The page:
How can investors analyse the feasibility of a plot of land and what are some of the mandatory due diligence one should carry out?

I have actually developed a 10-step feasibility framework which has proven to work for all my land ventures in prime areas within the KV. This due diligence guide covers all bases from research to purchase and works to provide land investors with maximum value while mitigating risk:

The Rule of Thumb is especially helpful to carry out a quick preliminary test or when you have to make a judgment call. It calls for the land cost to not be more than 20% of its potential Gross Development Value (GDV); i.e: estimated value that the total development would fetch in the open market. Currently though, investors are able to purchase land which cost is roughly 10% of its potential GDV.

Say for instance, you have your eye on a plot of land which is able to generate a GDV of RM100 million – if the seller will not budge from a minimum asking price of RM25 million, you know it is time to walk away from the deal.

Level 5 is one of the most important steps – investors must appraise the rules and policies stipulated by the government pertaining to land. The Local Municipality’s planning department is in charge of the area’s Town Planning or future development blueprint. You will want to determine that you are purchasing the right type of product.

Should investors purchase a land gazetted for agricultural use, they will not be able to sell it off to developers as the land is not zoned for development use. Instead, it can only be utilised for plantation purposes. So unless investors are planning to plant durian or mangosteen trees, their investment will backfire.

Case in point, there are numerous plots of land in the Melawati area that have been gazetted as forest reserve; but land purchasers who did not check beforehand had to kiss their home development dream goodbye.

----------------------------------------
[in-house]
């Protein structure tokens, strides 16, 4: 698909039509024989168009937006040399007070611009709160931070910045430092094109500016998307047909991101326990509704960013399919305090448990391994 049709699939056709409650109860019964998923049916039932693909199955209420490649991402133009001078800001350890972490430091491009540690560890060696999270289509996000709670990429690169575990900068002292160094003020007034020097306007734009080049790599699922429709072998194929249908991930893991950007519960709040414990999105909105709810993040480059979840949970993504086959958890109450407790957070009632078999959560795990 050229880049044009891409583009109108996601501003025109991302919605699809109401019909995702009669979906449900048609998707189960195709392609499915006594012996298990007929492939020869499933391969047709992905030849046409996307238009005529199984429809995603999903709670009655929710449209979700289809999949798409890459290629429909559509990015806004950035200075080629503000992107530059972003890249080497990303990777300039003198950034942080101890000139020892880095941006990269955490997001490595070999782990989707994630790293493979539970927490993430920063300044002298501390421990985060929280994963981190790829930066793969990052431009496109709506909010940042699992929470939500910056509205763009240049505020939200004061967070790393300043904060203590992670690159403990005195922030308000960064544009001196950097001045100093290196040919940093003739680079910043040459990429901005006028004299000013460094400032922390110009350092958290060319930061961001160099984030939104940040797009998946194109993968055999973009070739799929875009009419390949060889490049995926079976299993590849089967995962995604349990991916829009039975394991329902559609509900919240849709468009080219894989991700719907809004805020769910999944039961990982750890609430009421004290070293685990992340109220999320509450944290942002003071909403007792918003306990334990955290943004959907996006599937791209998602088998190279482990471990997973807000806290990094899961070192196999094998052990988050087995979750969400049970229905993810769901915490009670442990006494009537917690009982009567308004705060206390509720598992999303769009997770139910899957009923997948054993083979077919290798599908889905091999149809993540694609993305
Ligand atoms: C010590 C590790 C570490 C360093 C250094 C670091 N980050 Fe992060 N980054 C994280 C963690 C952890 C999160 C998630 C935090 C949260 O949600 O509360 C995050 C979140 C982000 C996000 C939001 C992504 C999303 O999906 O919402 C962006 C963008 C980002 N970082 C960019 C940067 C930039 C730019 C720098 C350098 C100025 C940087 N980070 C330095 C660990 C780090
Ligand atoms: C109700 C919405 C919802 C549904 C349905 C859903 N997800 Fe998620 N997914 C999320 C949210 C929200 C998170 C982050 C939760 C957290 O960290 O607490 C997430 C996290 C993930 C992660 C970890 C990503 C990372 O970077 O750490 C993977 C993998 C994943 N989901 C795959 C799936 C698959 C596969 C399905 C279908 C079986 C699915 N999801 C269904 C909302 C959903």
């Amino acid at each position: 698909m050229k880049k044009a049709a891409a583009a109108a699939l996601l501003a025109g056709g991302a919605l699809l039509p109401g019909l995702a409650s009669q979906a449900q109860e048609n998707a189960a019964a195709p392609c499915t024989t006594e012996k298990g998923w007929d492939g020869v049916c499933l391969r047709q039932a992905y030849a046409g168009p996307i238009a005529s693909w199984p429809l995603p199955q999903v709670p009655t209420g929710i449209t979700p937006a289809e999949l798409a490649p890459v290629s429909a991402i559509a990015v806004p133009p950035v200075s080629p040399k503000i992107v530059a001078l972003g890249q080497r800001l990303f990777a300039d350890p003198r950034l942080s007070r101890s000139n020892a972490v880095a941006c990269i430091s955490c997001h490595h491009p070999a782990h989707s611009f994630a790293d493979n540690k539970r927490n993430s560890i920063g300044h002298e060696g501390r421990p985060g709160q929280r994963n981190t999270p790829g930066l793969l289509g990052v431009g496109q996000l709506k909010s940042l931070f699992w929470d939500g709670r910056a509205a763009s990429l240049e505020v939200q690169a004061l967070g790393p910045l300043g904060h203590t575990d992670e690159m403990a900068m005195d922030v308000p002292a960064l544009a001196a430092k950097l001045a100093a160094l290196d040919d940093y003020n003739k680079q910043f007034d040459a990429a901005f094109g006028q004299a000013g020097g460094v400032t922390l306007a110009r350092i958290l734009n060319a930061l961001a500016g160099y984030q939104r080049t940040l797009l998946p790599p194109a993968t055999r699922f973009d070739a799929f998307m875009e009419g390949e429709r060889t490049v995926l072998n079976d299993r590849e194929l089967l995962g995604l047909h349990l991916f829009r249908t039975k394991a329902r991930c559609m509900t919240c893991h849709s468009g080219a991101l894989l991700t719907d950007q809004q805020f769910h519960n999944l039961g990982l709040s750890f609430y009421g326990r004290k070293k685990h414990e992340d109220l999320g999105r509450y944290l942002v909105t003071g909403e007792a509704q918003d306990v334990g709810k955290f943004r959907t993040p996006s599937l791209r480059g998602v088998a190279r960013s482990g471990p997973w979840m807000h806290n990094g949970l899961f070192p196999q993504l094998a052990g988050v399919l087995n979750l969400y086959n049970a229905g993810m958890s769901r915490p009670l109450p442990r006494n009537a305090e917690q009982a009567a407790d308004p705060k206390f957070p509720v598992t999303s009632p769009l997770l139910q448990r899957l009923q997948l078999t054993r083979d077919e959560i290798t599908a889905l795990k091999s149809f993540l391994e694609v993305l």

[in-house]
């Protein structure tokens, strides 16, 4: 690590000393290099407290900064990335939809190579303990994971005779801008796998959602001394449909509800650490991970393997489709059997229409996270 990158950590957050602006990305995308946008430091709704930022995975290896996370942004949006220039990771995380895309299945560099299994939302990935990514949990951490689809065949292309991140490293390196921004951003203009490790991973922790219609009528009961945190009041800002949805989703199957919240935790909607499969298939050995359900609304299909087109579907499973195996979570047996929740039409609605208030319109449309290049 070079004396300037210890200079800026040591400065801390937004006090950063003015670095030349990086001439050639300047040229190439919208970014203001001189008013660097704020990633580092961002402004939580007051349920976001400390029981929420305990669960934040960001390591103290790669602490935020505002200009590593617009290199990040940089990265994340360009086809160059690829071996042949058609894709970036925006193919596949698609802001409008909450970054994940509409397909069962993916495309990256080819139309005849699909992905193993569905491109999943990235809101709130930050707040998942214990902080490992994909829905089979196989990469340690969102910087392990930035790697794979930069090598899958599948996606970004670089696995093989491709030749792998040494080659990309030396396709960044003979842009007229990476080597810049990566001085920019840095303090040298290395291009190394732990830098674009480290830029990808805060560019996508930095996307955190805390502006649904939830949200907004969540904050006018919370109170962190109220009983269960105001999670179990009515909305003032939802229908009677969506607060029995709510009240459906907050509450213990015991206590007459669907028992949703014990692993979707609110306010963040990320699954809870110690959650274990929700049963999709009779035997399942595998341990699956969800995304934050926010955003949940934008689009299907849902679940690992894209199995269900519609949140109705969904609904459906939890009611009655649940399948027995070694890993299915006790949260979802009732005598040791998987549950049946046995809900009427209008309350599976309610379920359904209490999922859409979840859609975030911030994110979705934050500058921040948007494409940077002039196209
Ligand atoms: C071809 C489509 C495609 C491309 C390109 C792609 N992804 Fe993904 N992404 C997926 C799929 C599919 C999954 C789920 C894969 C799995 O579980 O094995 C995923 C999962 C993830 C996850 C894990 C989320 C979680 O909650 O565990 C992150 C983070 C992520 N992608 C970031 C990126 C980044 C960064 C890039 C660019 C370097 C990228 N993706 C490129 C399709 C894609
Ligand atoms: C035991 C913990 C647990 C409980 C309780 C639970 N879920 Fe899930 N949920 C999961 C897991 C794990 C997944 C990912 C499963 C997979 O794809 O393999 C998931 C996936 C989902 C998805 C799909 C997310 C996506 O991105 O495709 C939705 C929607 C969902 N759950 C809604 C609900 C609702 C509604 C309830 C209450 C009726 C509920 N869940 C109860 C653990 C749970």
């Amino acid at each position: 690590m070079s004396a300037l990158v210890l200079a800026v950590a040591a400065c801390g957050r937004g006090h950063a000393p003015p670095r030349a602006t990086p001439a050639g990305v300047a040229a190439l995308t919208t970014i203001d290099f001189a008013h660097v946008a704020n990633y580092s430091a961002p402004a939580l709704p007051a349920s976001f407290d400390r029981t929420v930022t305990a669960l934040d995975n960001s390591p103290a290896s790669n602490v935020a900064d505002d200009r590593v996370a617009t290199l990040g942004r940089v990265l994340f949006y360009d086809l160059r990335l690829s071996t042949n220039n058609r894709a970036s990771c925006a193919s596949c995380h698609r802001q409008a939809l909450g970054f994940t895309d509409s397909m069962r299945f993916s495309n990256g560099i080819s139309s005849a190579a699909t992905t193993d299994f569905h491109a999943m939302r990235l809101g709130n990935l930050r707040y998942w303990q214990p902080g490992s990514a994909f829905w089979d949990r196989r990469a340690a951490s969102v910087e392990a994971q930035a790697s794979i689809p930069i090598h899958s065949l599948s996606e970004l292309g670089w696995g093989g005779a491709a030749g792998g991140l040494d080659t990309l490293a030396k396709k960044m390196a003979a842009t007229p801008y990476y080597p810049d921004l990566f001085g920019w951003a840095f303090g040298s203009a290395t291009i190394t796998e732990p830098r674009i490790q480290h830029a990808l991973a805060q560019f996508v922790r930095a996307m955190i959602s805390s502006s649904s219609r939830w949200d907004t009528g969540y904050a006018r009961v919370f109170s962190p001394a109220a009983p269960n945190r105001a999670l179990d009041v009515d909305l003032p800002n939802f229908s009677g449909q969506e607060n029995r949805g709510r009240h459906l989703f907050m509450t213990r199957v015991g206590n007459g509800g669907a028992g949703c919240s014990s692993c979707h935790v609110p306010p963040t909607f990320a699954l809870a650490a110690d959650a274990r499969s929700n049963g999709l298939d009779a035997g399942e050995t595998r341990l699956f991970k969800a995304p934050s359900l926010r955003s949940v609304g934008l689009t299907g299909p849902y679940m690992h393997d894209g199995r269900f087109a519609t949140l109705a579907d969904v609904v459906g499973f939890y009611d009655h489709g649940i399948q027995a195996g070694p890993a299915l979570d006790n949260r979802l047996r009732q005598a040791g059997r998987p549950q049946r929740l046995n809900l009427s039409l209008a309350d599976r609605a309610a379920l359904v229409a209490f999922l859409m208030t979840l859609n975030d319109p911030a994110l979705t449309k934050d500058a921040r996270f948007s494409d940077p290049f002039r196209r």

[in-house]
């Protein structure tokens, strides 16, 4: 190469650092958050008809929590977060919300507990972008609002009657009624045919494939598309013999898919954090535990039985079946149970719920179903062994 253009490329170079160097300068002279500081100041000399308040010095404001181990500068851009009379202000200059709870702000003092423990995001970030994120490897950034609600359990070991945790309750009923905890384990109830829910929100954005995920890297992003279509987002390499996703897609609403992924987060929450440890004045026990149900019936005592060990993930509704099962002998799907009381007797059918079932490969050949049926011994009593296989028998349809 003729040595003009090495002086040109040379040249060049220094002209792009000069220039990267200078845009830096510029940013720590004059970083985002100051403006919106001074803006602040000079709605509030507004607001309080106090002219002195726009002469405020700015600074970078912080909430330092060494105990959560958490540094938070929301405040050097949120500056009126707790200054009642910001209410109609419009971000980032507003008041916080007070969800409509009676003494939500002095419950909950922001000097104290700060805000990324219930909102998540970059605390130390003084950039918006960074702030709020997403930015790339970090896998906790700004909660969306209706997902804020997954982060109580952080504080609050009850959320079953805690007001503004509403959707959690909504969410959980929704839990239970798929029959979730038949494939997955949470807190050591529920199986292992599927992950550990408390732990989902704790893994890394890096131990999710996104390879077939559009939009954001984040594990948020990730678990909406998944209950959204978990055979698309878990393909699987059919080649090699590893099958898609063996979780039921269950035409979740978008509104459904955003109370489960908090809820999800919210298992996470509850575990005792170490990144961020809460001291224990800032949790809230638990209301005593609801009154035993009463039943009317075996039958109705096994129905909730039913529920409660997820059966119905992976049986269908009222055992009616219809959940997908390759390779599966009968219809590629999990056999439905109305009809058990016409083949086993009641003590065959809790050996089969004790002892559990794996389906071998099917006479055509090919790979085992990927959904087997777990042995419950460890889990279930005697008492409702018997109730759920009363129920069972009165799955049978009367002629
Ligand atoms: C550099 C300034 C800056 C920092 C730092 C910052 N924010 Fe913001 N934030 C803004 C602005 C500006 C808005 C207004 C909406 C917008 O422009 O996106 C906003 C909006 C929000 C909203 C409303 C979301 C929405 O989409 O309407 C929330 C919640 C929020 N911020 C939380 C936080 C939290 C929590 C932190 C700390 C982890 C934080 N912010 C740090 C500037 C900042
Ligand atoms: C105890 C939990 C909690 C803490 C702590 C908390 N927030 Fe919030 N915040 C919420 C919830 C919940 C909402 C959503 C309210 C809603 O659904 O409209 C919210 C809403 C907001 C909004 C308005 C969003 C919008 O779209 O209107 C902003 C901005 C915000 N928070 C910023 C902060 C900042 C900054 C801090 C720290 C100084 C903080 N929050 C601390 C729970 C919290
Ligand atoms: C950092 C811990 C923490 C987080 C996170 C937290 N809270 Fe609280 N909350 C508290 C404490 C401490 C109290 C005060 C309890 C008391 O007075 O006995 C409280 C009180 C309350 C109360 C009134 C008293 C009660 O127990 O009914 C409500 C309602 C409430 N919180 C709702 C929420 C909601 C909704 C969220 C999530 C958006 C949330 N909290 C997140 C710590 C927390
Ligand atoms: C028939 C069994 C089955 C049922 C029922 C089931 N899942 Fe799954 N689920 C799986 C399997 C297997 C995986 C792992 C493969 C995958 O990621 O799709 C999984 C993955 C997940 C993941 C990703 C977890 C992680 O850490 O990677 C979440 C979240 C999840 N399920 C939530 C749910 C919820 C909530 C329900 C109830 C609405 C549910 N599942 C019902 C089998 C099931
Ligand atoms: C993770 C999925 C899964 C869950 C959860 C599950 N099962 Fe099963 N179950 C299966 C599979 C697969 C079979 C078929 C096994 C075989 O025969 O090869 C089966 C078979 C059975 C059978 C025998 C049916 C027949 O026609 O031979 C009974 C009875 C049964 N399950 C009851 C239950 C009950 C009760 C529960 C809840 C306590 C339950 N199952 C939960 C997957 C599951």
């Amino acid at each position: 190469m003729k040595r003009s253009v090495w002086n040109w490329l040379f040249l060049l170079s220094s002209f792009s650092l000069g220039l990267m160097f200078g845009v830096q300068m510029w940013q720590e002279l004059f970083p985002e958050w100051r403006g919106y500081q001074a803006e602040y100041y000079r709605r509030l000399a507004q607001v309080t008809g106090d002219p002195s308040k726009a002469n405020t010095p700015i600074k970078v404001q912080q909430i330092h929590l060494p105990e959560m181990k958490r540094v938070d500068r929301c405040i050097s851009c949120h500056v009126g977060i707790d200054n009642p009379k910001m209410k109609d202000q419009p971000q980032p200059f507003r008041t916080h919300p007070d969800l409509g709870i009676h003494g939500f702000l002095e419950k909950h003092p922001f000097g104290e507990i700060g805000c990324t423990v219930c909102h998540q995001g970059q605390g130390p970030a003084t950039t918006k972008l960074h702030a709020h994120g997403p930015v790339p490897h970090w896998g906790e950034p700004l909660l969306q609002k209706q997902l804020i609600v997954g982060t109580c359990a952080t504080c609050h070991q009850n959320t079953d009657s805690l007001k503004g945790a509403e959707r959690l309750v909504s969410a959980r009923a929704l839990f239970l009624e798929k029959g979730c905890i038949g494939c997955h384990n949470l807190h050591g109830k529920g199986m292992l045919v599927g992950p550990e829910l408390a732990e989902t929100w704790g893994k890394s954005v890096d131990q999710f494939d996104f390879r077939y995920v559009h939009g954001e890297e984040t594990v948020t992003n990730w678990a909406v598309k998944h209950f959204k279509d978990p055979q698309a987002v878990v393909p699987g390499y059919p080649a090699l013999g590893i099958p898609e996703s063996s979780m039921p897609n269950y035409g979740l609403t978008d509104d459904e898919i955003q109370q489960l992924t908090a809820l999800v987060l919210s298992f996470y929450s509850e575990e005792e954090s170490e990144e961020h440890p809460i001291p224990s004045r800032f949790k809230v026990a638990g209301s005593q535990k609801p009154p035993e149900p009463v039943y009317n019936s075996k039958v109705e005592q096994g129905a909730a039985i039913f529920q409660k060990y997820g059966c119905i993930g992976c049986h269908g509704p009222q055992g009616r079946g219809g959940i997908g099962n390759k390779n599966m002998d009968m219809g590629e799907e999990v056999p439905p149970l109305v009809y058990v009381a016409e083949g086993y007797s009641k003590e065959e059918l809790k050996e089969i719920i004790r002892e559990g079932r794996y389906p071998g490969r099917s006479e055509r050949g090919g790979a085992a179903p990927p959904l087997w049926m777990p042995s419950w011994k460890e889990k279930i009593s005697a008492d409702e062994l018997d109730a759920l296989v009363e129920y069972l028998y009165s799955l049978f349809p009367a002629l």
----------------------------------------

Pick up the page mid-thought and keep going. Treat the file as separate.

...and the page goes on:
Owners can apply for a re-gazetting of land use, say from industrial to commercial but this process is a tedious one as considerable cost and time are involved. In Selangor, the re-gazetting process takes 2 years and land purchasers will have to bear the financing’ instalments in the meantime, which translates to unnecessary losses.

Other points that investors should cross off their list include zoning, density and height restrictions for property development – you would not want to get a plot of land that is not going to generate maximum yields for you or your future buyer.

The next step, Land Office Checking is equally vital – here investors will get to determine if a plot of land is being owned by your seller or if it’s actually a ‘charge’ under a bank. Investors can also find out if their investment target is under any provision which allows the government to acquire it at any time for public use, transportation infrastructure, social housing purposes, etc.

Land News Flash!

In June 2017, the government launched e-Tanah, a land administration and management system operated electronically

It serves to provide a Single Point of Contact at e-Tanah counters and tax-payments can now be made at local payment centre (post office, TMpoint, etc) apart from any land office in the state.

Customers can also acquire information and services online as e-Tanah is integrated with land administration agencies such as the Malaysian Survey and Mapping Department (JUPEM), the Malaysian Centre for Geospatial Data Infrastructure (MaCGDI); making it so much more convenient for land investors to carry out their due diligence.

e-Tanah has already been implemented in Penang (http:// & Malacca (; it would make its debut next in Selangor and Negeri Sembilan before it goes nationwide.